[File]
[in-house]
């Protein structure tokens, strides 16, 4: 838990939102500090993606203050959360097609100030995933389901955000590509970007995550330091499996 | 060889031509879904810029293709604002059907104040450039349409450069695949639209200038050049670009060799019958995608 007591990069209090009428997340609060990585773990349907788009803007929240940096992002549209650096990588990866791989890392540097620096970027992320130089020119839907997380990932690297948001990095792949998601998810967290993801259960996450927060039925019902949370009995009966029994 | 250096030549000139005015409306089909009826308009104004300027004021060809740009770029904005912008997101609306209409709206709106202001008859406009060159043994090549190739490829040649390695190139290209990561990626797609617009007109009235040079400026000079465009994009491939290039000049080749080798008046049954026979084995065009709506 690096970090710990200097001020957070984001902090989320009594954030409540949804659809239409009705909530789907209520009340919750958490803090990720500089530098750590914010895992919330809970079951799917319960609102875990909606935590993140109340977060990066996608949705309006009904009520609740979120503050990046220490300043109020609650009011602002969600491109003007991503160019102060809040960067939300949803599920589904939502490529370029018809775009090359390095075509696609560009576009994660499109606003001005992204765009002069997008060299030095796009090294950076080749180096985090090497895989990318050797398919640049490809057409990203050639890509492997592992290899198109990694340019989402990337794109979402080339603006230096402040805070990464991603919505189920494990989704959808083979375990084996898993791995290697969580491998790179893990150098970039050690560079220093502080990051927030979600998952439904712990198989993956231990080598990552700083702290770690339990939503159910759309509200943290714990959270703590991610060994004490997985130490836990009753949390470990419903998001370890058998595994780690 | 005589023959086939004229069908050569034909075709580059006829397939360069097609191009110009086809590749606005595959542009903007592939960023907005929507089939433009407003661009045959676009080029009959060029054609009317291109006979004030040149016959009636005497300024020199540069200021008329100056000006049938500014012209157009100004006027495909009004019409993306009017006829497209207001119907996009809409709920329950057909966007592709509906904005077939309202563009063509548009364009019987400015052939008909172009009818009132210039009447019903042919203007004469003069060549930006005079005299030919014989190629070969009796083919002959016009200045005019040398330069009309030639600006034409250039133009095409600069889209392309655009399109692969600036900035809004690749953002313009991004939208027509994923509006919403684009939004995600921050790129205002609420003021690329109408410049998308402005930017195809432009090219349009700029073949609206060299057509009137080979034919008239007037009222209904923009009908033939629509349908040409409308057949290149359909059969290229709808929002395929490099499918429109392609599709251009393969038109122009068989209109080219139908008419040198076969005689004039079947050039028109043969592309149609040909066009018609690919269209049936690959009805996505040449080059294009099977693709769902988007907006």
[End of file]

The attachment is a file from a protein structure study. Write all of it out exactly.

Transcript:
[in-house]
């Protein structure tokens, strides 16, 4: 838990939102500090993606203050959360097609100030995933389901955000590509970007995550330091499996 | 060889031509879904810029293709604002059907104040450039349409450069695949639209200038050049670009060799019958995608 007591990069209090009428997340609060990585773990349907788009803007929240940096992002549209650096990588990866791989890392540097620096970027992320130089020119839907997380990932690297948001990095792949998601998810967290993801259960996450927060039925019902949370009995009966029994 | 250096030549000139005015409306089909009826308009104004300027004021060809740009770029904005912008997101609306209409709206709106202001008859406009060159043994090549190739490829040649390695190139290209990561990626797609617009007109009235040079400026000079465009994009491939290039000049080749080798008046049954026979084995065009709506 690096970090710990200097001020957070984001902090989320009594954030409540949804659809239409009705909530789907209520009340919750958490803090990720500089530098750590914010895992919330809970079951799917319960609102875990909606935590993140109340977060990066996608949705309006009904009520609740979120503050990046220490300043109020609650009011602002969600491109003007991503160019102060809040960067939300949803599920589904939502490529370029018809775009090359390095075509696609560009576009994660499109606003001005992204765009002069997008060299030095796009090294950076080749180096985090090497895989990318050797398919640049490809057409990203050639890509492997592992290899198109990694340019989402990337794109979402080339603006230096402040805070990464991603919505189920494990989704959808083979375990084996898993791995290697969580491998790179893990150098970039050690560079220093502080990051927030979600998952439904712990198989993956231990080598990552700083702290770690339990939503159910759309509200943290714990959270703590991610060994004490997985130490836990009753949390470990419903998001370890058998595994780690 | 005589023959086939004229069908050569034909075709580059006829397939360069097609191009110009086809590749606005595959542009903007592939960023907005929507089939433009407003661009045959676009080029009959060029054609009317291109006979004030040149016959009636005497300024020199540069200021008329100056000006049938500014012209157009100004006027495909009004019409993306009017006829497209207001119907996009809409709920329950057909966007592709509906904005077939309202563009063509548009364009019987400015052939008909172009009818009132210039009447019903042919203007004469003069060549930006005079005299030919014989190629070969009796083919002959016009200045005019040398330069009309030639600006034409250039133009095409600069889209392309655009399109692969600036900035809004690749953002313009991004939208027509994923509006919403684009939004995600921050790129205002609420003021690329109408410049998308402005930017195809432009090219349009700029073949609206060299057509009137080979034919008239007037009222209904923009009908033939629509349908040409409308057949290149359909059969290229709808929002395929490099499918429109392609599709251009393969038109122009068989209109080219139908008419040198076969005689004039079947050039028109043969592309149609040909066009018609690919269209049936690959009805996505040449080059294009099977693709769902988007907006």